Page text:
Article Courtesy Scrapjazz.com: by Jane Swanson

1_351The beauty of our summer gardens can be preserved as decorative elements on our scrapbook pages through a process called petal pounding.  Go through your garden picking your favorite blossoms.  Don't forget grass, weeds and leaves.  Gather the supplies below, follow the step-by-step instructions and you will be able to create two different petal-pounded looks for your pages.

Supplies:

  • white fabric
  • washing machine
  • laundry detergent
  • large container or bucket.
  • alum (aluminum sulfate - found in the spices aisle)       
  • washing soda (Arm & Hammer in a yellow box)
  • fresh flowers
  • hard wood pounding board
  • kitchen towel
  • hammer
  • scissors
  • tweezers
  • masking tape
  • clear packing tape
  • paper towels
  • thin, black permanent marking pen

You could skip the next "preparing the fabric" step if you are just going to use your petal poundings on a layout or card, but the colors are supposed to last longer and be richer on the fabric if it is prepared.  Experiment with untreated fabric and see if you like your results, or you can just buy a PDF (Prepared for Dying Fabric) instead.

Preparing the Fabric:

  1. Choose a white 100% cotton fabric.
  2. Wash the fabric with regular laundry detergent in hot water. Add 2 tablespoons of washing soda to the laundry. Run the rinse cycle three or four times to completely remove the washing soda from the fabric.
  3. Remove the wet fabric from the washing machine and place it into a large container. Add a ¼ cup of alum (aluminum sulfate) and 2 cups of hot water for every yard of fabric you use.
  4. Stir the mixture until the alum is completely dissolved. Allow the water to cool.
  5. Dissolve 1 teaspoon of washing soda in a separate bowl for each yard of fabric into about ½ cup of hot water.
  6. Add this washing soda mixture to the alum mixture with the fabric. Stir the mixture. It may fizz.
  7. Soak the fabric in this mixture overnight or for at least 8 hours. Rinse well, wring out and hang to dry. Iron the fabric while it is still slightly wet.

Pounding the Flowers:

  1. 2_235Choose a flower.  Single petal flowers can be pounded whole. Layered petals should be taken apart.
  2. Place the flower pretty side down, onto the fabric. Cover the entire flower with masking tape.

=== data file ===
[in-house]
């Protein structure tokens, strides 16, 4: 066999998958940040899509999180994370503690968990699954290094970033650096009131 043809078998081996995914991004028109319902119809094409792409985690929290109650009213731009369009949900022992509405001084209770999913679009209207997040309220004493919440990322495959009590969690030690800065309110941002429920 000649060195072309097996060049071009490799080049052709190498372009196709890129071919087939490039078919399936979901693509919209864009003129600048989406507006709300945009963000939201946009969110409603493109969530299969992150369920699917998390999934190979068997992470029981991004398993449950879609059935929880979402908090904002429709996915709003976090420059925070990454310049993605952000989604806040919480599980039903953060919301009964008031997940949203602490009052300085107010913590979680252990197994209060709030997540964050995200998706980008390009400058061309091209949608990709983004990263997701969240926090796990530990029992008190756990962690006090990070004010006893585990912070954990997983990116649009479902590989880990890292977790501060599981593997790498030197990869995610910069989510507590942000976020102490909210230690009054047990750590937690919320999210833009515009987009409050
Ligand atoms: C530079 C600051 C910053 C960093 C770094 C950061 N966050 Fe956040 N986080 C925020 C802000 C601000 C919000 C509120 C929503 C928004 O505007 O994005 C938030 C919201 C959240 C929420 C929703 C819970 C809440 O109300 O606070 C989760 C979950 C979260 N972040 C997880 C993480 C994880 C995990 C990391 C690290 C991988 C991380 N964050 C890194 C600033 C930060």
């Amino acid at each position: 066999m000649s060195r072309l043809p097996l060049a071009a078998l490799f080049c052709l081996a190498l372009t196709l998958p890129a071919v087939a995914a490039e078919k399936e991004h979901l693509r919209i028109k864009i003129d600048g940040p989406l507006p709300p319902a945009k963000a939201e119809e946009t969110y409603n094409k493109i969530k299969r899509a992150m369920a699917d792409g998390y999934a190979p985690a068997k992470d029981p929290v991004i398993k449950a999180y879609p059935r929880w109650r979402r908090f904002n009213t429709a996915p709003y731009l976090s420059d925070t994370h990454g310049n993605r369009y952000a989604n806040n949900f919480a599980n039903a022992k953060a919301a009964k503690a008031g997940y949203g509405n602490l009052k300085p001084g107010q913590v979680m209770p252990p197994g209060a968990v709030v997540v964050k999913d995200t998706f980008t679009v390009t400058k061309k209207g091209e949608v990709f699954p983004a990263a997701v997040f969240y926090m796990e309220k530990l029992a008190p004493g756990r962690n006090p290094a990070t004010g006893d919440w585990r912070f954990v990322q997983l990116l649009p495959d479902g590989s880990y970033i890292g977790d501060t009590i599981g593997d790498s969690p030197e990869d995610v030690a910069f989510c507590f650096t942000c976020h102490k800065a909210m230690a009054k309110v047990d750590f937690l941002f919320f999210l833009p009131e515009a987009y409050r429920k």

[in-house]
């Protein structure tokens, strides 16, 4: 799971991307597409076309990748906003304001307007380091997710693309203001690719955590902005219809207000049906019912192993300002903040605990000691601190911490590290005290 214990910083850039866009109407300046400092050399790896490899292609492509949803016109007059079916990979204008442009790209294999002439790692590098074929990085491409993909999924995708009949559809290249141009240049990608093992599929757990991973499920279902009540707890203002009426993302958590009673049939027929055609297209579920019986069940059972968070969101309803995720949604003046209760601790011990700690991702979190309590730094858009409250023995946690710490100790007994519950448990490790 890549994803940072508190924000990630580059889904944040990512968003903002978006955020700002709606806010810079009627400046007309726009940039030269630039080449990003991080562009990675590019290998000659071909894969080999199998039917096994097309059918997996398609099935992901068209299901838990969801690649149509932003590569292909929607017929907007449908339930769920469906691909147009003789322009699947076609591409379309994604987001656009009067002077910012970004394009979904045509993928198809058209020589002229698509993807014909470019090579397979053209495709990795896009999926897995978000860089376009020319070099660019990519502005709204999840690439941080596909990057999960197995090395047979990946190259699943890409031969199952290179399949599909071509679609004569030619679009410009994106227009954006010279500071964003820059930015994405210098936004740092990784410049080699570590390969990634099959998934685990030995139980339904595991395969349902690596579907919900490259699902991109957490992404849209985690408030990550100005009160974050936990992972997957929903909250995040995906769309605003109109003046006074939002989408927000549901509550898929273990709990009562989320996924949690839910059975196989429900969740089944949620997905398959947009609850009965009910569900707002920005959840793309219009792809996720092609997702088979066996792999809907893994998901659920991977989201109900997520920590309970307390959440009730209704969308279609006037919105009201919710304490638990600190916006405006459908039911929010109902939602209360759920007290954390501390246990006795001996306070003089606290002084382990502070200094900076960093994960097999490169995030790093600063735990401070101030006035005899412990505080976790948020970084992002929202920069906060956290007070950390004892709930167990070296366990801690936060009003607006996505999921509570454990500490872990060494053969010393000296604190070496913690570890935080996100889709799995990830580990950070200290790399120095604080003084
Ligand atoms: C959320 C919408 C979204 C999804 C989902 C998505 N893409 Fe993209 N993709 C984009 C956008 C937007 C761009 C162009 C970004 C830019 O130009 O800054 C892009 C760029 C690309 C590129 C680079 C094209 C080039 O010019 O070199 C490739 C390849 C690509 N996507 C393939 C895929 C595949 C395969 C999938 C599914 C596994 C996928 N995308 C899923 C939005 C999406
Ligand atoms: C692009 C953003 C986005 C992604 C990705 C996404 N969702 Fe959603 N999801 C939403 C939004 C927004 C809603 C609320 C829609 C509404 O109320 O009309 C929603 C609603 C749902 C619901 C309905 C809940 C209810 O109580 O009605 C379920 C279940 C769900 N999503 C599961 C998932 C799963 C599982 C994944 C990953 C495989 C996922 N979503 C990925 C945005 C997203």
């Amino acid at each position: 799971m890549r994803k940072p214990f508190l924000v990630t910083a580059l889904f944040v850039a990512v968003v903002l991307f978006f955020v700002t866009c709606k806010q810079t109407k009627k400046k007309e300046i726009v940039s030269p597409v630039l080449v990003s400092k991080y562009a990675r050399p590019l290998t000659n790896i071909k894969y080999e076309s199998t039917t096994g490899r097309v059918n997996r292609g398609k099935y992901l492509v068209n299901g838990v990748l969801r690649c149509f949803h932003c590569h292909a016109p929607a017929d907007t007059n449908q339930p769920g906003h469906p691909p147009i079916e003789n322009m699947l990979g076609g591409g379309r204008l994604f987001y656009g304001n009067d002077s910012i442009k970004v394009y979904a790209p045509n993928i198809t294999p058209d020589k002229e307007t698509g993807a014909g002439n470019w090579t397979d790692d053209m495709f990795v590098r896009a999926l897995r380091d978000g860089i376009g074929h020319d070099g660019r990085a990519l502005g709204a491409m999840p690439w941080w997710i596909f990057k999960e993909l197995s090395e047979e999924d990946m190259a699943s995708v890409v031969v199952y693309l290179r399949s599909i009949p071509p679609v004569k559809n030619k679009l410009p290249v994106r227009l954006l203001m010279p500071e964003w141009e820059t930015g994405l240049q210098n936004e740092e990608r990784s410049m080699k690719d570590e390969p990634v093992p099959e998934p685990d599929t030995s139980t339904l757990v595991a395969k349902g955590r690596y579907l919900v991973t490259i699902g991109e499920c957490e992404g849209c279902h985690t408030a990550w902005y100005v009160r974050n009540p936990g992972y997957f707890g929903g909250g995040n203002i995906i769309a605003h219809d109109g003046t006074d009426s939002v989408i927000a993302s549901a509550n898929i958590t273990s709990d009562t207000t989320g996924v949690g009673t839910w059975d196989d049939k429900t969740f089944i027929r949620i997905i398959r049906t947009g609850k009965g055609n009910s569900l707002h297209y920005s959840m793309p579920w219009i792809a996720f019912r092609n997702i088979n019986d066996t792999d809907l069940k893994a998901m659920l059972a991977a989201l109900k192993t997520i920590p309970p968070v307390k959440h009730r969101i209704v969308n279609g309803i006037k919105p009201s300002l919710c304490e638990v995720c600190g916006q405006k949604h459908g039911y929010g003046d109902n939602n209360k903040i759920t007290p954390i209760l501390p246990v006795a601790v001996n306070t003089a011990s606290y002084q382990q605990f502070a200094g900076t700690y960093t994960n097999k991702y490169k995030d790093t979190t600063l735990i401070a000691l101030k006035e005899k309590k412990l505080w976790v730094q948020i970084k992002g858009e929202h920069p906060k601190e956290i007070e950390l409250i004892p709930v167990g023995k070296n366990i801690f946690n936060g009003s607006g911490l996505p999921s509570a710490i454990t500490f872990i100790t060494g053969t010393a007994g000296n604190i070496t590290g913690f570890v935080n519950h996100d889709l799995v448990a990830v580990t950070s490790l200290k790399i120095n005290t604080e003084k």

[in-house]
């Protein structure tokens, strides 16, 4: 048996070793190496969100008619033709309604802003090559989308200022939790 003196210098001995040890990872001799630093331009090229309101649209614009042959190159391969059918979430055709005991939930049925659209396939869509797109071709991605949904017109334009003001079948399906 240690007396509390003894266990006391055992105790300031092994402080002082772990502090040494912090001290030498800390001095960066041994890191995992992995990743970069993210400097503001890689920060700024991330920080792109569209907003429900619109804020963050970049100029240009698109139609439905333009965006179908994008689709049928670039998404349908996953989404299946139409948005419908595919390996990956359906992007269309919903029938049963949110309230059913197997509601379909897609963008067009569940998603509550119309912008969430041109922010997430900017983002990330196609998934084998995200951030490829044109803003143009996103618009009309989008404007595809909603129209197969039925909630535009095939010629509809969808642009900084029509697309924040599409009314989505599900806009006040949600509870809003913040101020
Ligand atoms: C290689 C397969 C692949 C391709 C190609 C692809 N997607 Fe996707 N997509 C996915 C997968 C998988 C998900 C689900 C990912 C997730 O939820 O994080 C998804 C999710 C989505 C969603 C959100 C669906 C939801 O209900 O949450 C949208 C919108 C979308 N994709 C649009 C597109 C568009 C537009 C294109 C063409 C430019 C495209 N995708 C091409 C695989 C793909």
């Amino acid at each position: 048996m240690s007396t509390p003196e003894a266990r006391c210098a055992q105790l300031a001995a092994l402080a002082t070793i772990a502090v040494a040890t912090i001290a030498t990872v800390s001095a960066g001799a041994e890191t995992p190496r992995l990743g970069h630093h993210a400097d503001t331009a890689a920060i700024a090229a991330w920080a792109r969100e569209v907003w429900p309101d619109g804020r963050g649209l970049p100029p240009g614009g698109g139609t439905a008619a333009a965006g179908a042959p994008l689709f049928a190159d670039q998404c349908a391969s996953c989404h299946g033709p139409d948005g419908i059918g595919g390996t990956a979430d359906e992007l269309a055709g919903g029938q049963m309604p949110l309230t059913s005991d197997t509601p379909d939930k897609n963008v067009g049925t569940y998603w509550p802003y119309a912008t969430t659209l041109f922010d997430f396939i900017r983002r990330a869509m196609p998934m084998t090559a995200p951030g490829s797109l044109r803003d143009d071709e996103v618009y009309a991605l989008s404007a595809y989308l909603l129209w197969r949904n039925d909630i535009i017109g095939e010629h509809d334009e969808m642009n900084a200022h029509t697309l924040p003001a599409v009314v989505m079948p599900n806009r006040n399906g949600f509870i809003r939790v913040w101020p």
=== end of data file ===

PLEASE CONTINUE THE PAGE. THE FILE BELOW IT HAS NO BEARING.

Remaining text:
3. Turn the fabric over and pound it with a hammer on a flat surface. The pigments of the flower will bleed through the fabric.
  4. Turn the fabric back over and remove the masking tape. [See Step 8 for additional steps to use the pounded remains on the masking tape.]
  5. Add more flower patterns to your fabric. Add leaves to your flower pattern by pounding the leaves exactly as you did the flowers.
  6. Outline each flower and leaf with a thin black permanent marking pen if you like. You could also add a bit of color with colored pencils.  This will keep the fading to a minimum.
  7. Heat set with a dry iron on a low setting for 30 to 40 seconds. The poundings should not be immersed in water.
  8. Cover the pounded flower or leaf remains with clear packing tape, keeping the masking tape as the background layer. Cut around the flower or leaf shape with sharp scissors. Use this preserved shape as an additional decorative element.

3_199I was asked to petal pound the funeral flowers for a friend's grandfather. I pounded dots with the end of a ball peen hammer using the rose petals and they turned a blackish purple, which was a disappointment, so I used red impatiens to mimic the roses as they pounded their true red color.  I then used the actual rose petals on the masking tape by covering them with clear packing tape and using them on a separate card.

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As you experiment with petal pounding you will discover that a lot of plants and flowers do not pound their original colors.  Have fun discovering what colors the plants in your area are hiding beneath their colorful exteriors and use them in decorative ways on your pages and around your home.

 

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